Breaches and leaks
- Wikipedia suffered downtime due to a large DDoS attack: link.
- A Toyota Group subsidiary has lost $37 million in a BEC scam: link.
- DK-Lok, a South Korean industrial manufacturer, has an unsecured e-mail platform, with internal and external e-mails being readable by everyone. The company has so far ignored disclosure: link.
- An unsecured database containing 198 million records exposed personal details of prospective car buyers: link.
- An exposed database was found with 17 million e-mails, which turned out to be used in a criminal network to defraud Groupon, Ticketmaster and other sites: link.
Aside from the sheer absurdity of giving your attack the same name as a hugely popular networking tool, this is quite an interesting issue.
Intel processors have a shared cache that network devices can directly access. Researchers were able to leverage this access to listen in on an ongoing SSH session between the Intel server and another device.
I'm not sure how practical it is in the real world, but it's a nice bit of research, and the first network-based CPU side-channel attack. Intel acknowledged the problem and awarded a bounty.
If you run Exim servers, used for mail routing, you better patch up. No exploiting has been observed yet, but with 5 million exposed Exim servers that will only be a matter of time.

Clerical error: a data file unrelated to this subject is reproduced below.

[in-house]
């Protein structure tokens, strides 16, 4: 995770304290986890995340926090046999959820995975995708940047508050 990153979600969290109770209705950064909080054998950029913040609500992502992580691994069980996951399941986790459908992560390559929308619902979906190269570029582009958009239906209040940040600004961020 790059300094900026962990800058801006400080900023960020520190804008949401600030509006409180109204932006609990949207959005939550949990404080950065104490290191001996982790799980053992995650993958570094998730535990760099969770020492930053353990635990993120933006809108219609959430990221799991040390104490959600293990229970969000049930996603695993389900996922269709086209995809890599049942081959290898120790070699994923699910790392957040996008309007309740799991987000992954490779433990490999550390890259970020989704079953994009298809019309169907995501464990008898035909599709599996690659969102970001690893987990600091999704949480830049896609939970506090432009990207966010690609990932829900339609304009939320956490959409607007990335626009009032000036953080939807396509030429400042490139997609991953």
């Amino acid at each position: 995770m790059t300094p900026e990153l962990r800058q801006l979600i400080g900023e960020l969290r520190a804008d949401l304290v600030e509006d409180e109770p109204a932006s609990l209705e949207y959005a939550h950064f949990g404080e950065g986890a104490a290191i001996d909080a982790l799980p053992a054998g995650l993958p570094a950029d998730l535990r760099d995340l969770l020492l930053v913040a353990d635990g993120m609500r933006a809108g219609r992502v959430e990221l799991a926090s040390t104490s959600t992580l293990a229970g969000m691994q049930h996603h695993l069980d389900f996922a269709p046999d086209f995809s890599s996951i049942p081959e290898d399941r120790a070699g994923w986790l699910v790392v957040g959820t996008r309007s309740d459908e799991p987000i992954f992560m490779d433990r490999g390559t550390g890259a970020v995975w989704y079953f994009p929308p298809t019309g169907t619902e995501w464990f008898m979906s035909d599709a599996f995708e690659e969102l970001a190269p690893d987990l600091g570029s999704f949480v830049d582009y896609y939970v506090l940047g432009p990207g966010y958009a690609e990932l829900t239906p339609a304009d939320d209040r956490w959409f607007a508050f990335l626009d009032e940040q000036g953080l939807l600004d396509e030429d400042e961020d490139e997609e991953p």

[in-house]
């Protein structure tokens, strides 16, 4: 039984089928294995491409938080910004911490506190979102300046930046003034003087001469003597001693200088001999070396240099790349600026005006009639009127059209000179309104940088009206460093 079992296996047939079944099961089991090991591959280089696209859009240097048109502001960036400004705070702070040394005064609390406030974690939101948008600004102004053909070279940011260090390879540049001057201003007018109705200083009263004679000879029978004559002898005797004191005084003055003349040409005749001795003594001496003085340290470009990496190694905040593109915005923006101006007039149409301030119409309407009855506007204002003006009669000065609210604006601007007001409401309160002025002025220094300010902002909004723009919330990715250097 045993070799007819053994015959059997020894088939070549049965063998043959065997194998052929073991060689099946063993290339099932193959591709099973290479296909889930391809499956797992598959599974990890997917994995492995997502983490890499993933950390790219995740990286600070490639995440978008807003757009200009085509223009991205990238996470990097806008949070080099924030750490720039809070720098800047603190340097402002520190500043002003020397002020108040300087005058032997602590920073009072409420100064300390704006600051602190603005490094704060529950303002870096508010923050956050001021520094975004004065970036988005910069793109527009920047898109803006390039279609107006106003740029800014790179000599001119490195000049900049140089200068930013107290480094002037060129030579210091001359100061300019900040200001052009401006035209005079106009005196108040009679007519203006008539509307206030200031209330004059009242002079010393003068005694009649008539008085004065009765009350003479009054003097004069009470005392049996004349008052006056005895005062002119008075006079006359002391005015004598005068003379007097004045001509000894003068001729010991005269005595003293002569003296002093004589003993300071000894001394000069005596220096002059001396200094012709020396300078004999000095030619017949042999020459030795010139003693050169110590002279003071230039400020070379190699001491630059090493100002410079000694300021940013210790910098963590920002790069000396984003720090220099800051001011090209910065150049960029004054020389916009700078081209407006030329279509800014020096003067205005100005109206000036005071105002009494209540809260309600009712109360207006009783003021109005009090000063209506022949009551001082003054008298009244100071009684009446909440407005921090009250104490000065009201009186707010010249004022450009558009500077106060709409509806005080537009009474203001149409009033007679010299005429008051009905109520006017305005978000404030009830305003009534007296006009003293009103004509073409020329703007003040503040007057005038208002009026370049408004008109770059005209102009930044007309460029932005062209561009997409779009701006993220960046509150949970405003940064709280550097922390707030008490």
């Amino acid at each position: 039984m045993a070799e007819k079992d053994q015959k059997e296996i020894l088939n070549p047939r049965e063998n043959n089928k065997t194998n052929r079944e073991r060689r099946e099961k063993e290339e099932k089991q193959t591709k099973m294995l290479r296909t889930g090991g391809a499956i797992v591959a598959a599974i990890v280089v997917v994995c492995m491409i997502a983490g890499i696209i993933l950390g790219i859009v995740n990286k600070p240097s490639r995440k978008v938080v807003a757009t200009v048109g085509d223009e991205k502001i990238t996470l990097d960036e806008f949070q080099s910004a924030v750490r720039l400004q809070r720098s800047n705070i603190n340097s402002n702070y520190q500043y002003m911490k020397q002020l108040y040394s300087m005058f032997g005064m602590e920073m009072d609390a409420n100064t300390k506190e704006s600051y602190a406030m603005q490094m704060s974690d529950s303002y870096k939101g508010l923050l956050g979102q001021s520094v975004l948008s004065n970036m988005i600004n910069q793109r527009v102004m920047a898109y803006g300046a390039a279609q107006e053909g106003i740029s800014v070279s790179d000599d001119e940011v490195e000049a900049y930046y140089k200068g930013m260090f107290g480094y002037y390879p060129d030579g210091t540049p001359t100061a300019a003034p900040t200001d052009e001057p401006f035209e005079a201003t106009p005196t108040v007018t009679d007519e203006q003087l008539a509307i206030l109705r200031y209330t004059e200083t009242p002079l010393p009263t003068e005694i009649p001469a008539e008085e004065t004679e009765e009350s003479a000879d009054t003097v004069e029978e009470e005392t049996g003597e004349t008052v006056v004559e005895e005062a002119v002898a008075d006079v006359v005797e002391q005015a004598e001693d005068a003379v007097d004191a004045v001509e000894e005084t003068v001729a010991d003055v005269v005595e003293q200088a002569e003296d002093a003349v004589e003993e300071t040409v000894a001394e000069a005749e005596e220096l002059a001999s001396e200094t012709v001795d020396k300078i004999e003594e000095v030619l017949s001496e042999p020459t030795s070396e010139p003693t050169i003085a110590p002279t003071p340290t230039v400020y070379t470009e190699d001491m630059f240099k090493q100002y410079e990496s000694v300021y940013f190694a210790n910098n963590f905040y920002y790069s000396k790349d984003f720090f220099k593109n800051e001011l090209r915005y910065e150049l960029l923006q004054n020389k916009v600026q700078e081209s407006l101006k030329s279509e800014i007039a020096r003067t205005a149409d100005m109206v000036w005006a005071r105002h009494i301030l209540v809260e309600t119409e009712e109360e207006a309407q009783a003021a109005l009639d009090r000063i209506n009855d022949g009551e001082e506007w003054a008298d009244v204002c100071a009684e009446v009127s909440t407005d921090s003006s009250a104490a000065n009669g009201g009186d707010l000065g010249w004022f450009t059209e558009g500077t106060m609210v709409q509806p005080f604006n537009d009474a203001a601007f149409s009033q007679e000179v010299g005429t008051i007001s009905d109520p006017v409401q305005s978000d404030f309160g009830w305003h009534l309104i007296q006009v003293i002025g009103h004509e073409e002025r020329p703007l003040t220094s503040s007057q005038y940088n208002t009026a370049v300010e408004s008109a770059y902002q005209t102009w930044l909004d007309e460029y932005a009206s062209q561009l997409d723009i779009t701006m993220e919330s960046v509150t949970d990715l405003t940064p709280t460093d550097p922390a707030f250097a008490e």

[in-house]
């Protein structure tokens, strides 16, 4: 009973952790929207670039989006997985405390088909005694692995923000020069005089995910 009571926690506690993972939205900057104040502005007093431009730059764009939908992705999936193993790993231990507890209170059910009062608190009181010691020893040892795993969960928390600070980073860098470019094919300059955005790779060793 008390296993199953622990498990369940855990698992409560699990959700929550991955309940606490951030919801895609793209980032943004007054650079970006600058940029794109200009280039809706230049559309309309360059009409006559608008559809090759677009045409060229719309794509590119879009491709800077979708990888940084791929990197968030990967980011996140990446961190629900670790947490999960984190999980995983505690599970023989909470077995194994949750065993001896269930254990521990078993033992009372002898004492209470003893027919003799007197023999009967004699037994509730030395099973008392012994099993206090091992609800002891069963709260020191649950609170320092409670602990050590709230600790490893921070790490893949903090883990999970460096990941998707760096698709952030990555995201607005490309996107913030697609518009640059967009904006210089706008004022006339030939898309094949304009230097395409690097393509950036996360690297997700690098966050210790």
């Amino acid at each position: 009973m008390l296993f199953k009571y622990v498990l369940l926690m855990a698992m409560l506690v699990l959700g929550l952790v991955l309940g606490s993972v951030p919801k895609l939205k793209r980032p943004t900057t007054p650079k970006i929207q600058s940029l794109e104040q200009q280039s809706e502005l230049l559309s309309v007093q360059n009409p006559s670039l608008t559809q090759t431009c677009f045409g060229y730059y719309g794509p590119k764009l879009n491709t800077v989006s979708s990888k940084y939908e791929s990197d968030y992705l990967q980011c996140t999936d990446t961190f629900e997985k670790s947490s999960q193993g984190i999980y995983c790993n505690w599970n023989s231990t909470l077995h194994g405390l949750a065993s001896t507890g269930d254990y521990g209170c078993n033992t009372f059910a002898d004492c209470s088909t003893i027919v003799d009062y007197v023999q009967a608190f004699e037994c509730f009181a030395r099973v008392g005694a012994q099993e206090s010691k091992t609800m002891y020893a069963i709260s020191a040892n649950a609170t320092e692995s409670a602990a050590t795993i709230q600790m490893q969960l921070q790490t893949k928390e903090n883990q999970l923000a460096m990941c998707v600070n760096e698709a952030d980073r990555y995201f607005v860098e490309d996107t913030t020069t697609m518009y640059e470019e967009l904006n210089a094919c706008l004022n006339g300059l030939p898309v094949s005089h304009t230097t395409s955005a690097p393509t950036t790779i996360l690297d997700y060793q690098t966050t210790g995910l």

The much feared RDP vulnerability now has a module in Metasploit. It will determine wether or not a target is vulnerable, but requires some manual work and proper knowledge for actual exploitation.
Avast researchers probed 4 million accounts of the GPS tracker manufacturer, and found 600.000 of them still using the default '123456' password. They point out that not only is this horrible for thecustomers, but also for the company itself, as the default accounts are automatically created during manufacturing. Any competitor can log in to them, change the password, and effectively lock out future buyers.
Very interesting. It seems that they intend to launch an organisation called the "Cyber Peace Institute". It will investigate and share analytical information on large-scale attacks against civilian targets, assess damages and assist where possible.
With deepfakes set to become a real problem, Facebook, Microsoft and other partners, have launched the Deepfake Detection Challenge (DFDC). It will include a data set and a leaderboard, and offer grants to produce technology that can prevent and detect deepfakes.
Great initiative. It's an arms race that I doubt we'll ever "win", but we'll surely lose if we don't fight.
Current US privacy laws are a patchwork of regulations, differing by state and industry. In an open letter the CEO's ask Congress for one unified privacy regulation, essentially like the GDPR.